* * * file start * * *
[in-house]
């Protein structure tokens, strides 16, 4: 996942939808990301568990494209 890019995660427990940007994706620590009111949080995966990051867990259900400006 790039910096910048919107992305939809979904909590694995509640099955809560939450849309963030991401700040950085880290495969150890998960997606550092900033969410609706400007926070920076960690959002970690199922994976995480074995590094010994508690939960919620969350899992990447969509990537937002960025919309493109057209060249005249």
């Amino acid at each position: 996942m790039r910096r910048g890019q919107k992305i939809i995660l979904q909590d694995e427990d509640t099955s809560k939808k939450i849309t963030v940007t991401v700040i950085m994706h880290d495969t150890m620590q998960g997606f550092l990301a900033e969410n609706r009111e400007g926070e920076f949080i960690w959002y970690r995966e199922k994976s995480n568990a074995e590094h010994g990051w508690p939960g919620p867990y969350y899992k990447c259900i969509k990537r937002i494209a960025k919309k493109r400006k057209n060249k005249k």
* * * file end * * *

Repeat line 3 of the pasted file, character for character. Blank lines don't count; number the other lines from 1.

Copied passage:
């Amino acid at each position: 996942m790039r910096r910048g890019q919107k992305i939809i995660l979904q909590d694995e427990d509640t099955s809560k939808k939450i849309t963030v940007t991401v700040i950085m994706h880290d495969t150890m620590q998960g997606f550092l990301a900033e969410n609706r009111e400007g926070e920076f949080i960690w959002y970690r995966e199922k994976s995480n568990a074995e590094h010994g990051w508690p939960g919620p867990y969350y899992k990447c259900i969509k990537r937002i494209a960025k919309k493109r400006k057209n060249k005249k």